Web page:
-- Frostbite (email@example.com), May 19, 1998.
ok. about Celia. and about "Leading the Witness"
i remember that she is in total denial of what has actually happened. at one point she sees a man get shot (i think by Trevor), and then raised from the dead by the Demiurge and it's emmanation(s), but she insists to herself that Aeon is to blame. This is an interesting personification of denial. She even says, "I know what I saw" at one point. She asks questions, but doesn't want to hear the answers. This is typical of people who are in denial.
i'm not sure why, but i also think back to the scene where Aeon is trying to find her weapon in a large warehouse where others are recovering their lost loved ones. This seems to imply that Aeon is in love her weapon(s) and is oblivious to the suffering around her.
There are certainly a lot of dead people in this episode, and this probably should not be overlooked, even though the focus is upon the living few. Part of the reason that i believe they are significant is because of the parachuting scene as well as the Peter Chung interview cited by others.
I also think of the scene in which Celia is about to smash the box containing the three-eyed cat, and she trips. Did she trip because of the Demiurge? Did she trip purely accidentally? Or did she trip because she was uncertain of her own beliefs/actions.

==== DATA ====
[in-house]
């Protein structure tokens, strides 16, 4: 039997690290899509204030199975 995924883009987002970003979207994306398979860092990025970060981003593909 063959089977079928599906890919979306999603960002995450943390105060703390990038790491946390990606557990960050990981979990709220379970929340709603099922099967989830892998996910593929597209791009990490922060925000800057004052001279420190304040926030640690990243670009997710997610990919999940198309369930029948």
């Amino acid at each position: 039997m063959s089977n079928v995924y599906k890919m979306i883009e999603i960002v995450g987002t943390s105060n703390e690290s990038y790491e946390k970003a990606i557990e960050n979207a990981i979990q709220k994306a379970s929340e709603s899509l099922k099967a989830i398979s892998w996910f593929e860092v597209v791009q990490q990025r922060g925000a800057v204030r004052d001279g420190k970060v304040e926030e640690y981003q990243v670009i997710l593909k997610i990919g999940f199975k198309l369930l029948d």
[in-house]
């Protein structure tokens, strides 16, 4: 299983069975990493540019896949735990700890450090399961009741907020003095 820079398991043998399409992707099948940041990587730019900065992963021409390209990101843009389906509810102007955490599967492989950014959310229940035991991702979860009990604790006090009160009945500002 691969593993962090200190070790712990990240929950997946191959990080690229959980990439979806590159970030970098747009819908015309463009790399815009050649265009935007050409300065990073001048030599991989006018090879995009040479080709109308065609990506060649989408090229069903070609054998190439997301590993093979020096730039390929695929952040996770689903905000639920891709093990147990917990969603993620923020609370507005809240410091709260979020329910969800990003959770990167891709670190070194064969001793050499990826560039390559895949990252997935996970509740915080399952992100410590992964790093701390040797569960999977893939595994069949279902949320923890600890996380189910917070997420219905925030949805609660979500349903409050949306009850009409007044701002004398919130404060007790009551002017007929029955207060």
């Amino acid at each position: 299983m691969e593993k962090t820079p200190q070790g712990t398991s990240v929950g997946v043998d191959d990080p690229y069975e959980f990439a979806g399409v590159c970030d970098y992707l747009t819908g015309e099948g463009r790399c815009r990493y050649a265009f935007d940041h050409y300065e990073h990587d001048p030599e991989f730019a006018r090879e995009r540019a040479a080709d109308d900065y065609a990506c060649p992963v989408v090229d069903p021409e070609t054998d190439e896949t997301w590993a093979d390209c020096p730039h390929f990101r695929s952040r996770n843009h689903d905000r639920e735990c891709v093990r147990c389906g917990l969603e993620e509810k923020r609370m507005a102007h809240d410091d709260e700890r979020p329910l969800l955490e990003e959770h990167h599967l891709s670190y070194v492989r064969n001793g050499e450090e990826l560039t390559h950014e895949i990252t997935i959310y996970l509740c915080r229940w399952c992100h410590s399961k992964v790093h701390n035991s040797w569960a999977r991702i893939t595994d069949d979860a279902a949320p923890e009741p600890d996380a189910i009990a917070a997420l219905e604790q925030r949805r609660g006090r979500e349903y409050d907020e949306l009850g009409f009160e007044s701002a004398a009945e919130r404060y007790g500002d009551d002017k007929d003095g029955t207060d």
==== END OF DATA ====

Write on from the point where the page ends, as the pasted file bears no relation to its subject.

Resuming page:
I remember being uncertain about the relationship between Rubio and Zenith.
The Demiurge Bird seems significant as well. It looks like a thunderbird or phoenix or whathaveyou. Before its transformation, it looks like a sparrow or pigeon. Bird, Cat, Man.
Maybe that's the threat of the Demiurge to humans in this film: that it will reanimate increasingly complex life forms? I dunno. But I remember that movie Final Fantasy? Is that the name? With the computer-generated characters fighting against ghosts of the animal kingdom.
Both movies have that element of xenophobia vs symbiosis.
p.s. - when is was talking about "leading the witness" i was referring to my own conscious mind. This falls underneath the category of suspension of disbelief, or reduction of aesthetic distance.